We have established magnetically activated Dynamic Shear Force Microscopy as a method to study the shear viscosity of ionic liquids in nanometer-sized gaps Fig. We discovered a solidification of the liquid and confirmed generic mechanisms of tuna- ble electrolubricity Fig. Lateral oscilla- tions of tip excited by an external magnetic field.
Liquid solidifies and ions form a cubic crystal when electrifying confining surfaces. Finally, we have summarized our results of six different experimental techniques operating at different length scales and discussed the require- ments — in particular in sample preparation — for successful multi-scale tribology projects.
OUTLOOK We will continue to investigate the mechanisms which link structure and dynamics of surfaces to fric- tion and wear in new materials. Our current projects include atomic-scale friction experiments in stacks of two-dimensional materials such as graphene and MoS2.
Nanomechanical studies of hydrogels are pur- sued in collaboration with the Program Division Dy- namic Biomaterials. We develop novel DNA-based materials with force sensing functions for biophysical applications. Electrochemical processes at the sur- face of metallic glasses are explored at the nanometer scale. Our research on haptic perception of materials will be further developed in collaboration with the Program Division Functional Microstructures, and the Departments of Materials Science, of Psychol- ogy, and of Computer Science at Saarland Univer- sity, with the goal to reveal fundamental pathways of tactile perception through psychophysical exper- iments on micro-structured materials.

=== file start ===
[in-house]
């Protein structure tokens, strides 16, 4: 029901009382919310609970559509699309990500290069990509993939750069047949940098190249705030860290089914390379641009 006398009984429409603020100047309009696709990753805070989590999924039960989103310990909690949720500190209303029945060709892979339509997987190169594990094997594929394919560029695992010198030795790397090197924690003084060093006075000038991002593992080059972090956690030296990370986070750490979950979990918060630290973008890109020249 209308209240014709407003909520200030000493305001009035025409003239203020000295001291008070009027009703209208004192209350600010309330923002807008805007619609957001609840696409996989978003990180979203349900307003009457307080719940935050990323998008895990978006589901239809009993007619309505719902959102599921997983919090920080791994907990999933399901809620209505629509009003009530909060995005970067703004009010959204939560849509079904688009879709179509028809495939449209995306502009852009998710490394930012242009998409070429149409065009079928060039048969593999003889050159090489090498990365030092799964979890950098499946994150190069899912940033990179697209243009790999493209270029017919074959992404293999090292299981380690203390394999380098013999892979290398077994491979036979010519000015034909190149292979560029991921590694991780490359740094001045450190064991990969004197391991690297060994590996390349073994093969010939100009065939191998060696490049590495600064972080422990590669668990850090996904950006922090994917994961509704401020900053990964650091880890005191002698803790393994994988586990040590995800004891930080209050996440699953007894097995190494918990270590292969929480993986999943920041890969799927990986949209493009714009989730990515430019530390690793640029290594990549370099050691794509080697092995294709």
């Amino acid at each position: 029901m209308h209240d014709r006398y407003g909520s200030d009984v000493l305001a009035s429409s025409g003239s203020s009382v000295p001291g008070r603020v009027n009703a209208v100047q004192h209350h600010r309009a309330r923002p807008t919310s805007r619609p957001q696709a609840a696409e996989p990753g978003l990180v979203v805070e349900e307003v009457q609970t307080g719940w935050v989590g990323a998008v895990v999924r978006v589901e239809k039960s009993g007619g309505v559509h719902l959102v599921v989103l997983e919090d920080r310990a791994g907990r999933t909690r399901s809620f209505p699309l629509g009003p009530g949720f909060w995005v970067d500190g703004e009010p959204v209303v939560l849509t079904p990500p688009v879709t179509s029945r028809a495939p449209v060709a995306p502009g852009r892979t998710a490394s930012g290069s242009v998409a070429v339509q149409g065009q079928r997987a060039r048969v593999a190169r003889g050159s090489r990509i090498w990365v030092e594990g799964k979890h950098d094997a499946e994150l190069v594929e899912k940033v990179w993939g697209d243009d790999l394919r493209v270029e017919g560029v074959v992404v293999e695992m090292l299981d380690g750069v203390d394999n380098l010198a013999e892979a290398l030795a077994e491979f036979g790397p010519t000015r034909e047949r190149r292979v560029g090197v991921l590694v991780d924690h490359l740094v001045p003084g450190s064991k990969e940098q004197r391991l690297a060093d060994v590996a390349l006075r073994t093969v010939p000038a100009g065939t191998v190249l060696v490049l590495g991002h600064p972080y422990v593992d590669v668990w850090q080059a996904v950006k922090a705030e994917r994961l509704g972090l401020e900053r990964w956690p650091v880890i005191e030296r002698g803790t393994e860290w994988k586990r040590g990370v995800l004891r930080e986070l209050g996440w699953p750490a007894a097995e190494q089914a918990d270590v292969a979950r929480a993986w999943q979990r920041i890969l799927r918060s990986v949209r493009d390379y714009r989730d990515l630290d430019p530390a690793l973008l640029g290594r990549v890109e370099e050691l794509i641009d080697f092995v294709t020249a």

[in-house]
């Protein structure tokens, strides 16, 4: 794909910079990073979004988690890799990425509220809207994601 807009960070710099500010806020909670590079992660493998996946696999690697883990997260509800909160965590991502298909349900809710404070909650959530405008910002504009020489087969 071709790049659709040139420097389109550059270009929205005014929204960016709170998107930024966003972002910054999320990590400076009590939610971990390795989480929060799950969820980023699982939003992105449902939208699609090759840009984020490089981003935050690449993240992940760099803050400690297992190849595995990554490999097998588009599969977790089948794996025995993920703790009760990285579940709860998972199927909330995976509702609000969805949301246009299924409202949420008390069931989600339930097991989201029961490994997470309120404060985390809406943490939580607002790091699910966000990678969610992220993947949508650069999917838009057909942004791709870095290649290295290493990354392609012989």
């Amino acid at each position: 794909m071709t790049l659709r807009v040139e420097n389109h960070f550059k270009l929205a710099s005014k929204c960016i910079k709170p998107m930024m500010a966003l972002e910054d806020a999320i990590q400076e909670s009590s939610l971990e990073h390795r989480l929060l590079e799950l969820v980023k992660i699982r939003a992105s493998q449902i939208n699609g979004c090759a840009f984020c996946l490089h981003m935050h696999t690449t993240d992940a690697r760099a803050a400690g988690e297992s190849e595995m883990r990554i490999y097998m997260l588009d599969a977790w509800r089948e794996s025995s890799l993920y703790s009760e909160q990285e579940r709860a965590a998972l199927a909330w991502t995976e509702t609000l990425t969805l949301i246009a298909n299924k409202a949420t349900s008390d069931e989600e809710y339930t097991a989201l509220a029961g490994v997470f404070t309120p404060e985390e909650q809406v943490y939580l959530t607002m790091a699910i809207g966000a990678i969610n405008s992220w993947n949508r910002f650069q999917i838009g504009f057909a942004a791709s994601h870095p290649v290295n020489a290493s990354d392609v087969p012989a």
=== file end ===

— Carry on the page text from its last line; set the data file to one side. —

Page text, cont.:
Nanomechanics of single crosslinks in hydrogels which mediate cell adhesion In successful collaboration with the Program Divi- sion Dynamic Biomaterials, we studied the nanome- chanics of hydrogels by force spectroscopy of sin- gle crosslinks. When growing cells on hydrogels, the elastic modulus of the substrate is an important parameter for the spreading of cells.
This growth is mediated by protein motifs which are attached to linkers in the hydrogel. We measured the effective stiffness of the same linkers by atomic force micros- copy. The quantification of stiffness and defor- mation at the molecular length scale contributes to the discussion of mechanisms in force-regulated phenomena in cell biology. Alois Schlarb have been presented in a series of publications. We have intro- duced a novel contact mechanics model for repeat- ed single-asperity scratches.
The model takes into account the developing groove and builds a bridge between results of microscopic experiments and macroscopic materials parameters. We compared the effects of frictional and external heating on friction. MISSION Nanoscale characterization is essential for the devel- opment of modern nanotechnology, energy science, biology, and biomedical sciences. The Program Divi- sion Innovative Electron Microscopy IEM conducts in- terdisciplinary research at the interface of physics of electron microscopy, biophysics, materials science, cell biology, and image processing.